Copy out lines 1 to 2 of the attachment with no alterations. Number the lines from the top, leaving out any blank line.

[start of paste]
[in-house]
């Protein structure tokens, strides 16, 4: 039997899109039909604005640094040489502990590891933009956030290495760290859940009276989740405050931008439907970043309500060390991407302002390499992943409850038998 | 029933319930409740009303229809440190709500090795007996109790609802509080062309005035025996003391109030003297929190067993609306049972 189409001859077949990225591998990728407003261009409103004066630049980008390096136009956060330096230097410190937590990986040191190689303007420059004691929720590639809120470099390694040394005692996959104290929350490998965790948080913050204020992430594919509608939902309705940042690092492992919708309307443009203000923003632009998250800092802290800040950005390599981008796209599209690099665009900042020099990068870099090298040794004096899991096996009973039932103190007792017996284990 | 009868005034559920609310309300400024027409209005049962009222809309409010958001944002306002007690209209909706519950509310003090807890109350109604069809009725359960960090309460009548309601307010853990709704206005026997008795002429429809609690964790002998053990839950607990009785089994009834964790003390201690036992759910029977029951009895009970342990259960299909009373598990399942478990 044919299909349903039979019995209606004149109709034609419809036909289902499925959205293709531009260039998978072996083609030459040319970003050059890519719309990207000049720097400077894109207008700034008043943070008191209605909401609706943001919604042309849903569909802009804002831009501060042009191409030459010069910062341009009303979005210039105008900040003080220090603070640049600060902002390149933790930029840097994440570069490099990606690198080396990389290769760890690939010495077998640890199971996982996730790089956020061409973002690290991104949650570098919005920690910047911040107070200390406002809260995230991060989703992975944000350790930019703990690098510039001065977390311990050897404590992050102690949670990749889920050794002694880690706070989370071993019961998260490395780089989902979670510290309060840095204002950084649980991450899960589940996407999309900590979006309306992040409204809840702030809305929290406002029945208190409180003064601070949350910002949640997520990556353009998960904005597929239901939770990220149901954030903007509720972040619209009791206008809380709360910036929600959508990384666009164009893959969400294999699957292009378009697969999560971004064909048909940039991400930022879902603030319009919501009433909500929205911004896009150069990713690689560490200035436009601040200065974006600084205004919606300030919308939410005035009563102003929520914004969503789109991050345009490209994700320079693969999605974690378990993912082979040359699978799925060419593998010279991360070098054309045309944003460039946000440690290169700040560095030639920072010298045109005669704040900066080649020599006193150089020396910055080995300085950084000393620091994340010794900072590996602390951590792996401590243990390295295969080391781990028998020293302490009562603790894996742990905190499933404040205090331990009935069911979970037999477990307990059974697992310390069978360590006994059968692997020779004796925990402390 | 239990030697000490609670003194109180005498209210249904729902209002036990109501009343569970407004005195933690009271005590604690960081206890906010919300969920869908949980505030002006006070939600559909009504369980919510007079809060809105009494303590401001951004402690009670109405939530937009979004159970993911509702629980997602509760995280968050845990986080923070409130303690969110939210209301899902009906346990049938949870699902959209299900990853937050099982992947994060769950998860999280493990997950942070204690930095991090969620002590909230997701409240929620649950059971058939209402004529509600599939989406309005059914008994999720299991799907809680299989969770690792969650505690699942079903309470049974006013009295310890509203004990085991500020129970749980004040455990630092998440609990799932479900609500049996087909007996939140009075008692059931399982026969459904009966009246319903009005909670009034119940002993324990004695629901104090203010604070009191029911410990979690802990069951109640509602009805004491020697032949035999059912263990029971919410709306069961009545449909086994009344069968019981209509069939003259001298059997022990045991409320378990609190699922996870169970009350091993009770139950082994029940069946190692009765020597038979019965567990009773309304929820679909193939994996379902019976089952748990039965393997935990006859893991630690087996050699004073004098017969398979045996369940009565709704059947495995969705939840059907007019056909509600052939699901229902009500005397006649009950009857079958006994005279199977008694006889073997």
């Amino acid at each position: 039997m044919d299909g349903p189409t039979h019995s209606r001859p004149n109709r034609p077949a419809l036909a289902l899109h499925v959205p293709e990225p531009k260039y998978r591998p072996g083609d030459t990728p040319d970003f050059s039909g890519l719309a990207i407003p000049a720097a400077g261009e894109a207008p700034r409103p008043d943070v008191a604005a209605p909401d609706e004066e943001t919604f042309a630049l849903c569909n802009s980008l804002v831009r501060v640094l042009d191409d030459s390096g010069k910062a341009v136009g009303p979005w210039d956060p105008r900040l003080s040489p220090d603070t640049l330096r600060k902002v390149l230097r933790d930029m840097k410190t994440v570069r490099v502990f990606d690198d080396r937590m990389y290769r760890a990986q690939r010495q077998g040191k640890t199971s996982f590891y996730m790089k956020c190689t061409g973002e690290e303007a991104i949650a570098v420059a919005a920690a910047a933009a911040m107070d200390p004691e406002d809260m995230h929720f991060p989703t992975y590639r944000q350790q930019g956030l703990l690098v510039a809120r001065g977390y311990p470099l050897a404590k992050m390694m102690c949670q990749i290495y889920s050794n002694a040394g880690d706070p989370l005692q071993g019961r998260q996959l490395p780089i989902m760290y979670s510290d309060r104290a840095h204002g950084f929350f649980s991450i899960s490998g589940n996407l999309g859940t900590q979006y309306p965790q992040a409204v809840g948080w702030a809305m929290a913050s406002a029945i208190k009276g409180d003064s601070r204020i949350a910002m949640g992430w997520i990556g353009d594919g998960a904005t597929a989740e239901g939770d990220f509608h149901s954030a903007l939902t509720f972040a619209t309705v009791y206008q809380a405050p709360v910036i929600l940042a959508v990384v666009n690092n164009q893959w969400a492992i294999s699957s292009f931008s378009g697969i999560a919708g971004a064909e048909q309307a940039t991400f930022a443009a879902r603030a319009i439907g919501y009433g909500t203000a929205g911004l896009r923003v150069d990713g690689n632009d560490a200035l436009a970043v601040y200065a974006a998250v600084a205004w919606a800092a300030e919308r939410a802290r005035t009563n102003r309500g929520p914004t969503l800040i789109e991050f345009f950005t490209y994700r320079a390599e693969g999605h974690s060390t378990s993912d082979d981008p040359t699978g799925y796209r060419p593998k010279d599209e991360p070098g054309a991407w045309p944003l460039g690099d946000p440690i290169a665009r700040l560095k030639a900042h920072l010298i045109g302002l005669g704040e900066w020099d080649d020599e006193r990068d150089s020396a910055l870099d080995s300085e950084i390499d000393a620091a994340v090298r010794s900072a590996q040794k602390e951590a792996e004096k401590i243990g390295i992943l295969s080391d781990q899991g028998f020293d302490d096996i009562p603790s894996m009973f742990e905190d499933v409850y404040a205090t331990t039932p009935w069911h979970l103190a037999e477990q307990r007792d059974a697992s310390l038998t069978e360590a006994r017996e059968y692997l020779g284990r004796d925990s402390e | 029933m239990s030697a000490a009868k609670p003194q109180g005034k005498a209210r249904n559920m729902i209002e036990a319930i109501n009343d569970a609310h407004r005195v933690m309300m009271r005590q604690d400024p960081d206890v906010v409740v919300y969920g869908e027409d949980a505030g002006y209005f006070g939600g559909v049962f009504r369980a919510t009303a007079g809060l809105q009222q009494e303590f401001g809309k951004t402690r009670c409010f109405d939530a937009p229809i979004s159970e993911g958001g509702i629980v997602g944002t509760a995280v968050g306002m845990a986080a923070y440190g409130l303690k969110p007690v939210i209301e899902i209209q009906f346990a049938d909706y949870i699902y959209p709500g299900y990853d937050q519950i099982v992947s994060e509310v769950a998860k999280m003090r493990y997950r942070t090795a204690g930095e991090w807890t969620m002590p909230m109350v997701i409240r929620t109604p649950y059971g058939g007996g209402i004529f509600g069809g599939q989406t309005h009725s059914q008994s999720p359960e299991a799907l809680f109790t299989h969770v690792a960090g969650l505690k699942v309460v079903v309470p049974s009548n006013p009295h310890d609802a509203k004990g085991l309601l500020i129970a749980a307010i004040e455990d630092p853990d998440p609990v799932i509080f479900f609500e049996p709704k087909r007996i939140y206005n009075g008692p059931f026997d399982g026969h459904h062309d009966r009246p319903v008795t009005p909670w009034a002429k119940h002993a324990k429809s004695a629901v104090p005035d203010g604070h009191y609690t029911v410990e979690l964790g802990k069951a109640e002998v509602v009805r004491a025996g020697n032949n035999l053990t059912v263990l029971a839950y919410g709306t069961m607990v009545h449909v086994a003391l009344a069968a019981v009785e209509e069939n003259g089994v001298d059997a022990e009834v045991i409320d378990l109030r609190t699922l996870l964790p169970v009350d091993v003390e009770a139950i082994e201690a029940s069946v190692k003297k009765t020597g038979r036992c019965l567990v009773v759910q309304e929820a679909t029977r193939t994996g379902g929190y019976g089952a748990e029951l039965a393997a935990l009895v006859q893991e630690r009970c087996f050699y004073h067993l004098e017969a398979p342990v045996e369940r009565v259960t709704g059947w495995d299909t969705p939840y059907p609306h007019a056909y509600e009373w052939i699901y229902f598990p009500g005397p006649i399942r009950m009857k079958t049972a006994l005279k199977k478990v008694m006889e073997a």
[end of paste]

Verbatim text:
[in-house]
């Protein structure tokens, strides 16, 4: 039997899109039909604005640094040489502990590891933009956030290495760290859940009276989740405050931008439907970043309500060390991407302002390499992943409850038998 | 029933319930409740009303229809440190709500090795007996109790609802509080062309005035025996003391109030003297929190067993609306049972 189409001859077949990225591998990728407003261009409103004066630049980008390096136009956060330096230097410190937590990986040191190689303007420059004691929720590639809120470099390694040394005692996959104290929350490998965790948080913050204020992430594919509608939902309705940042690092492992919708309307443009203000923003632009998250800092802290800040950005390599981008796209599209690099665009900042020099990068870099090298040794004096899991096996009973039932103190007792017996284990 | 009868005034559920609310309300400024027409209005049962009222809309409010958001944002306002007690209209909706519950509310003090807890109350109604069809009725359960960090309460009548309601307010853990709704206005026997008795002429429809609690964790002998053990839950607990009785089994009834964790003390201690036992759910029977029951009895009970342990259960299909009373598990399942478990 044919299909349903039979019995209606004149109709034609419809036909289902499925959205293709531009260039998978072996083609030459040319970003050059890519719309990207000049720097400077894109207008700034008043943070008191209605909401609706943001919604042309849903569909802009804002831009501060042009191409030459010069910062341009009303979005210039105008900040003080220090603070640049600060902002390149933790930029840097994440570069490099990606690198080396990389290769760890690939010495077998640890199971996982996730790089956020061409973002690290991104949650570098919005920690910047911040107070200390406002809260995230991060989703992975944000350790930019703990690098510039001065977390311990050897404590992050102690949670990749889920050794002694880690706070989370071993019961998260490395780089989902979670510290309060840095204002950084649980991450899960589940996407999309900590979006309306992040409204809840702030809305929290406002029945208190409180003064601070949350910002949640997520990556353009998960904005597929239901939770990220149901954030903007509720972040619209009791206008809380709360910036929600959508990384666009164009893959969400294999699957292009378009697969999560971004064909048909940039991400930022879902603030319009919501009433909500929205911004896009150069990713690689560490200035436009601040200065974006600084205004919606300030919308939410005035009563102003929520914004969503789109991050345009490209994700320079693969999605974690378990993912082979040359699978799925060419593998010279991360070098054309045309944003460039946000440690290169700040560095030639920072010298045109005669704040900066080649020599006193150089020396910055080995300085950084000393620091994340010794900072590996602390951590792996401590243990390295295969080391781990028998020293302490009562603790894996742990905190499933404040205090331990009935069911979970037999477990307990059974697992310390069978360590006994059968692997020779004796925990402390 | 239990030697000490609670003194109180005498209210249904729902209002036990109501009343569970407004005195933690009271005590604690960081206890906010919300969920869908949980505030002006006070939600559909009504369980919510007079809060809105009494303590401001951004402690009670109405939530937009979004159970993911509702629980997602509760995280968050845990986080923070409130303690969110939210209301899902009906346990049938949870699902959209299900990853937050099982992947994060769950998860999280493990997950942070204690930095991090969620002590909230997701409240929620649950059971058939209402004529509600599939989406309005059914008994999720299991799907809680299989969770690792969650505690699942079903309470049974006013009295310890509203004990085991500020129970749980004040455990630092998440609990799932479900609500049996087909007996939140009075008692059931399982026969459904009966009246319903009005909670009034119940002993324990004695629901104090203010604070009191029911410990979690802990069951109640509602009805004491020697032949035999059912263990029971919410709306069961009545449909086994009344069968019981209509069939003259001298059997022990045991409320378990609190699922996870169970009350091993009770139950082994029940069946190692009765020597038979019965567990009773309304929820679909193939994996379902019976089952748990039965393997935990006859893991630690087996050699004073004098017969398979045996369940009565709704059947495995969705939840059907007019056909509600052939699901229902009500005397006649009950009857079958006994005279199977008694006889073997």